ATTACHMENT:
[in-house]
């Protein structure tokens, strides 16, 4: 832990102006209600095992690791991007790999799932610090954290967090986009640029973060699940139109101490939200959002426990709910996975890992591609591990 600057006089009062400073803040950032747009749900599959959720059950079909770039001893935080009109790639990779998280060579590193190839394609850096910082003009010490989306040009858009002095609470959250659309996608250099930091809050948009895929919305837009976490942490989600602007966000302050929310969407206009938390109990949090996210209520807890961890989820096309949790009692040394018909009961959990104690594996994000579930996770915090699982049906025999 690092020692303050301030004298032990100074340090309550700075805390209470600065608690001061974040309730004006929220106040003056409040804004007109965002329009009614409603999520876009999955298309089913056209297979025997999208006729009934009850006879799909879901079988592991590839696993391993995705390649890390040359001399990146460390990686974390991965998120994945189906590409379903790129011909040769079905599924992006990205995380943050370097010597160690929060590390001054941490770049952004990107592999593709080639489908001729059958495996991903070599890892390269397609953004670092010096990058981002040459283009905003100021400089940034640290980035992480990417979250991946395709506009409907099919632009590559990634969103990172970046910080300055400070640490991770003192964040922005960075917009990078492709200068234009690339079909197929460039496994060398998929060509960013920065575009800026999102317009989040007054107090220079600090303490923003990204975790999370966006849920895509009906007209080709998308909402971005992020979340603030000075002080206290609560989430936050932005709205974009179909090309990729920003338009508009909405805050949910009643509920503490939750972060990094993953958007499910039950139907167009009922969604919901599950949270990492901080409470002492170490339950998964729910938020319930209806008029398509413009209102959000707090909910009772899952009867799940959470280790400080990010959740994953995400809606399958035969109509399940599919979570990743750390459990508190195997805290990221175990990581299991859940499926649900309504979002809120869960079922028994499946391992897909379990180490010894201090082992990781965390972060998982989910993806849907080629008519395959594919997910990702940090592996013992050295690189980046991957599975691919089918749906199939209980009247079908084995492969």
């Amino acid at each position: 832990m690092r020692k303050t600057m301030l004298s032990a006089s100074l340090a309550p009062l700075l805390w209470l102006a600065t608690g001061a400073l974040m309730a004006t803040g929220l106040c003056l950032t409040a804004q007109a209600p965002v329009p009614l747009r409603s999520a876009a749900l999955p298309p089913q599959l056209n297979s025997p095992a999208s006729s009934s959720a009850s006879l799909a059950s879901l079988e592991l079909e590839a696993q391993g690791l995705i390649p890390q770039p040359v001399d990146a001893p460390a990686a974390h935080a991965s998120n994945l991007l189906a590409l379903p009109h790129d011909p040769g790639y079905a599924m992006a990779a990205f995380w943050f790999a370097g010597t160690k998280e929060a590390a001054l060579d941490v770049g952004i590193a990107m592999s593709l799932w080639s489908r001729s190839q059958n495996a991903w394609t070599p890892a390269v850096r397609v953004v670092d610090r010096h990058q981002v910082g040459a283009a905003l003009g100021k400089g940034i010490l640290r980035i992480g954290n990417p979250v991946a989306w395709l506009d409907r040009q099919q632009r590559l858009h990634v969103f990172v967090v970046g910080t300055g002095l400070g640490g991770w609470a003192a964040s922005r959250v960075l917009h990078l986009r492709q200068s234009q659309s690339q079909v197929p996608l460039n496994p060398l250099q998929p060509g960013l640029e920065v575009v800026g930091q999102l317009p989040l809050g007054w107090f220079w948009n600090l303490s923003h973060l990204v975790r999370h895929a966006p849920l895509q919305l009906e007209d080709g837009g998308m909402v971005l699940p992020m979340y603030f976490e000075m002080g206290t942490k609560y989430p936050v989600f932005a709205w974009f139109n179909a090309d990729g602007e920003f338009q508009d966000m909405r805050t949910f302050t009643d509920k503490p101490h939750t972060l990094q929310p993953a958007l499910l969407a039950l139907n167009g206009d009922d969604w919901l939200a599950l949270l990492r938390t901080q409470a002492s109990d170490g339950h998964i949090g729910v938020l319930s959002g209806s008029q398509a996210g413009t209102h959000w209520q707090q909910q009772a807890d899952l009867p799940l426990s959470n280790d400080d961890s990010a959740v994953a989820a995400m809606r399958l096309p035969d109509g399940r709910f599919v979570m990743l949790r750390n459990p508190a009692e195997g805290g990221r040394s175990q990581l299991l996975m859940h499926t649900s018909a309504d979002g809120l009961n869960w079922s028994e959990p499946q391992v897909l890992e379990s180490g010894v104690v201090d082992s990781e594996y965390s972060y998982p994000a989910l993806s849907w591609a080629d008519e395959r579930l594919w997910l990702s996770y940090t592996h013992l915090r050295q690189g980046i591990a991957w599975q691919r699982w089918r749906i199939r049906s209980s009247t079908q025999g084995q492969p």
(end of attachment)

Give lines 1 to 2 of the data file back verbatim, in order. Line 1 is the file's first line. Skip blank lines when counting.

[in-house]
């Protein structure tokens, strides 16, 4: 832990102006209600095992690791991007790999799932610090954290967090986009640029973060699940139109101490939200959002426990709910996975890992591609591990 600057006089009062400073803040950032747009749900599959959720059950079909770039001893935080009109790639990779998280060579590193190839394609850096910082003009010490989306040009858009002095609470959250659309996608250099930091809050948009895929919305837009976490942490989600602007966000302050929310969407206009938390109990949090996210209520807890961890989820096309949790009692040394018909009961959990104690594996994000579930996770915090699982049906025999 690092020692303050301030004298032990100074340090309550700075805390209470600065608690001061974040309730004006929220106040003056409040804004007109965002329009009614409603999520876009999955298309089913056209297979025997999208006729009934009850006879799909879901079988592991590839696993391993995705390649890390040359001399990146460390990686974390991965998120994945189906590409379903790129011909040769079905599924992006990205995380943050370097010597160690929060590390001054941490770049952004990107592999593709080639489908001729059958495996991903070599890892390269397609953004670092010096990058981002040459283009905003100021400089940034640290980035992480990417979250991946395709506009409907099919632009590559990634969103990172970046910080300055400070640490991770003192964040922005960075917009990078492709200068234009690339079909197929460039496994060398998929060509960013920065575009800026999102317009989040007054107090220079600090303490923003990204975790999370966006849920895509009906007209080709998308909402971005992020979340603030000075002080206290609560989430936050932005709205974009179909090309990729920003338009508009909405805050949910009643509920503490939750972060990094993953958007499910039950139907167009009922969604919901599950949270990492901080409470002492170490339950998964729910938020319930209806008029398509413009209102959000707090909910009772899952009867799940959470280790400080990010959740994953995400809606399958035969109509399940599919979570990743750390459990508190195997805290990221175990990581299991859940499926649900309504979002809120869960079922028994499946391992897909379990180490010894201090082992990781965390972060998982989910993806849907080629008519395959594919997910990702940090592996013992050295690189980046991957599975691919089918749906199939209980009247079908084995492969």